Boulez: Live at the Louvre
Ideale Audience 3078628
Piano Concerto No. 2, Symphony No. 4
Symphony No. 5,
Salonen, UBS Verbier Festival Orchestra
Medici Arts 3078648
JOHANN GOTTLIEB GRAUN
CPO 999 887-2 [CD]
It’s a strange phenomenon that music tends to throw up child prodigies. Mozart is only the best-known example. Consider, for instance, Camille Saint-Saens who, at the end of his first concert as a pianist at the age of 10, offered to play any of Beethoven’s 32 piano sonatas complete, from memory, as an encore.
Less precocious, perhaps, but still remarkable were Igor Stravinsky having private lessons from Russia’s greatest living composer, Nikolai Rimsky-Korsakov, at the age of 23, while Esa-Pekka Salonen first came to international notice by, at the age of 25, conducting London’s Philharmonia Orchestra in Mahler’s Symphony No. 3 at extremely short notice, barely knowing the work beforehand.
Saint-Saens, Stravinsky and Salonen all feature in significant DVDs that have come to my notice this month. First, from Ideale Audience, comes a DVD of Pierre Boulez conducting Stravinsky’s Firebird under the glass pyramid in the forecourt of the Louvre in Paris. It appears an informal affair, with the male musicians in open-necked white shirts and the female ones in black dresses (thank goodness someone is getting away from evening dress). Boulez, in a three-piece suit, conducts with minimal emphasis.
But what is unusual is that there are captions, or subtitles, throughout carrying Boulez’s thoughts on the piece as delivered on an earlier occasion to an audience, whose members ask questions. This is for the most part extremely useful, despite being incongruous here and there, such as when Boulez says things like, “We’ll play that passage again,” when what you’re actually watching is a complete, uninterrupted performance.
He’s especially valuable when he explains the story the music is illustrating, after having made the point that all Stravinsky’s earlier music tells a story, even though in later life, wanting to be considered a classicist, the composer started to claim otherwise. Most important, however, is that here is Boulez, one of the 20th century’s most prominent advocates of 12-tone serialism, and himself a major composer in that style, giving his thoughts on such a very different imaginative artist as Stravinsky. The concert ends with a short, early piece of Stravinsky’s called Fireworks. For this there are no subtitles.
EuroArts has come up with a DVD of a concert in which Yefim Bronfman plays Saint-Saens’ Piano Concerto No. 2 with the Berlin Philharmonic under Kurt Sanderling (who was to die in 2011). Bronfman attacks the piece with extreme vigor, and receives an ovation at the end as a result. Then something rather unusual happens. He returns to the stage several times to acknowledge the applause, and then the orchestra leaves. This usually signals the interval, but instead Bronfman returns to the now empty stage and plays a short encore, a tiny “sonata” (here meaning a single brief movement) by Alessandro Scarlatti. Nothing could contrast more strongly with his persona in the Saint-Saens concerto, and it feels as if this is the whole point of the exercise.
The Internet comes up with a quote from a Philip Roth novel, The Human Stain: “Then Bronfman appears ... [and plays] at such a pace and with such bravado as to knock my morbidity clear out of the ring.” Clearly Bronfman’s style when playing Saint-Saens on this DVD was par for the course. The extraordinary genius of Saint-Saens himself is hardly represented by this genial piano concerto, however.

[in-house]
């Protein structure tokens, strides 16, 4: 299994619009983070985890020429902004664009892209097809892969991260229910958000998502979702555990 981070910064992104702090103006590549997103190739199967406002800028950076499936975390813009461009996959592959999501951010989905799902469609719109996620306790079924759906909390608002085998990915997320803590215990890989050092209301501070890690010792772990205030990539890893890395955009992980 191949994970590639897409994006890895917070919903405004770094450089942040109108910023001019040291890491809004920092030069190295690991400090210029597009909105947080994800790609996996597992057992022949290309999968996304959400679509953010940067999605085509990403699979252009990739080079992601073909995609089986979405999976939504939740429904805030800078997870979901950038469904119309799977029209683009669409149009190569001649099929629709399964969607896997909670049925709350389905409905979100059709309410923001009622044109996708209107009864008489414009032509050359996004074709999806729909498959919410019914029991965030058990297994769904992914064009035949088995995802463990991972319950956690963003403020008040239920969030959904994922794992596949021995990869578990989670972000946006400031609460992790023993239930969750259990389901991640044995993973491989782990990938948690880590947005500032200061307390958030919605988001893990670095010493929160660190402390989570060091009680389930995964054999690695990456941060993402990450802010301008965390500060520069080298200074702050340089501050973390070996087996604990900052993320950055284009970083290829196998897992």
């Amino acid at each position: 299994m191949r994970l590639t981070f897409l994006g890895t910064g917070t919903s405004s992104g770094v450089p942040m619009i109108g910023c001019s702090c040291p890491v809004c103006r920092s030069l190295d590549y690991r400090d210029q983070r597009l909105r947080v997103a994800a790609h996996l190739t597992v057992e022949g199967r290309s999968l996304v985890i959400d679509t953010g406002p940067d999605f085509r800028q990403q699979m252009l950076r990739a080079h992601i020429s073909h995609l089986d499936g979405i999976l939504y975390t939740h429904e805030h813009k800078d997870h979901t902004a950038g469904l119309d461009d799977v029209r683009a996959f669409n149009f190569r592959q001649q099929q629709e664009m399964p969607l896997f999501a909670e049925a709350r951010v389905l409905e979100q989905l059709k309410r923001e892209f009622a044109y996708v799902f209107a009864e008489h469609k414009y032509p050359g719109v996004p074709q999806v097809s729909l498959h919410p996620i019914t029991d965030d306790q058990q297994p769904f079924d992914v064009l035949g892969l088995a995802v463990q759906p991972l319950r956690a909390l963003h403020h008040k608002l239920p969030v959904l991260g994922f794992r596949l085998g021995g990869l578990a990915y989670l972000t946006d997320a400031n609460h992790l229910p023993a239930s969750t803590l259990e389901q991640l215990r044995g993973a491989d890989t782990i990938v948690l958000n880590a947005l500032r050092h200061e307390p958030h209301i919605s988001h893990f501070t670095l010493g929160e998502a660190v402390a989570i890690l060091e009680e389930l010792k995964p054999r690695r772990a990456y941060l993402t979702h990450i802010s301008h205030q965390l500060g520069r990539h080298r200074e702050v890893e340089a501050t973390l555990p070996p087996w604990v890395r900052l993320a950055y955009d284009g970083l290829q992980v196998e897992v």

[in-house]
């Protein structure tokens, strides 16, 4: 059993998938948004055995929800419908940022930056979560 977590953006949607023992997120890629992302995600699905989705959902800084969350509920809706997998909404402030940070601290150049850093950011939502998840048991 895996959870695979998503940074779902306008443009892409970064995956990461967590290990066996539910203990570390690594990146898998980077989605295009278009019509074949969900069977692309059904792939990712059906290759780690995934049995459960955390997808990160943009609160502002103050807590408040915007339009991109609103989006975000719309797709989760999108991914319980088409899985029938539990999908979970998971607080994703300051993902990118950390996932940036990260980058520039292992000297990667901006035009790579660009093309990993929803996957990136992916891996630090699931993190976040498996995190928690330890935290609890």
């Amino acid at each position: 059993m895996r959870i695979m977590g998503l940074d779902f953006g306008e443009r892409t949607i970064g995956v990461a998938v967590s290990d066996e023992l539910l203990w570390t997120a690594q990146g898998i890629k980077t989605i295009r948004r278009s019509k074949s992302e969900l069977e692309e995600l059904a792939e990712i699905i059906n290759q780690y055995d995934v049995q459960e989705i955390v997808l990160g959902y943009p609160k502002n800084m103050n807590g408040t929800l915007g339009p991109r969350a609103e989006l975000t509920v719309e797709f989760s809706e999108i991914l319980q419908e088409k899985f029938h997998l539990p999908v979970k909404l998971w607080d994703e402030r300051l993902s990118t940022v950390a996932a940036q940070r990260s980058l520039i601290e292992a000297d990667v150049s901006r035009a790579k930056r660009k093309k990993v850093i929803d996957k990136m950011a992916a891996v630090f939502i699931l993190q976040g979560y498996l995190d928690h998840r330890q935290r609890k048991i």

After the interval Sanderling conducts the orchestra in Tchaikovsky’s Symphony No. 4. Being the Berlin Philharmonic, this is also a memorable experience.
Esa-Pekka Salonen takes the lead in another DVD, this time from Medici Arts, where he conducts the youthful UBS Verbier Festival Orchestra, a group consisting of players between the ages of 17 and 29. The main work they play is Sibelius’ Symphony No. 5, the sonorous work that marks a return to his former style after the attempted modernism of the Symphony No. 4.
Also in the concert is a piece composed by Salonen himself, LA Variations — Salonen was the music director of the Los Angeles Philharmonic until 2009. It’s approachable, fun, and even boisterous.
Ever since discovering the violin concertos of Grazyna Bacewicz last month, I’ve been looking for CDs of other “new” composers, that is to say composers new to me. There are plenty of them, needless to say, but their music is rarely arresting on first acquaintance. An exception has proved the 18th-century German composer Johann Gottlieb Graun who became music director at the court of the future King Frederick II of Prussia.
The CD I discovered, and much enjoyed, is entitled Concertos and contains a short symphony (“sinfonia grosso” in those days), two violin concertos, and a concerto for the viola da gamba, all played by the Wiener Akademie under Martin Haselbock. All of them are well worth listening to, and the quality of the recording is in addition exceptionally high.
Especially striking is the viola da gamba concerto. This ancient instrument went out of fashion shortly after Graun’s time (he died in 1771) but Frederick was an enthusiast, and the concerto offered here certainly demonstrates its unique character. The soloist, Vittorio Ghielmi, sounds like a real virtuoso on an instrument whose dark and subdued tones made it more suited to a domestic room than a concert hall.
But it was capable of both passion and technical complexity, and Graun exploits both dimensions to the full. This is altogether an outstanding CD, brilliant in sound and with unexpected novelty of content. It’s not like Bach, nor quite like Vivaldi (though there are echoes). This is, instead, a style and a sound all its own.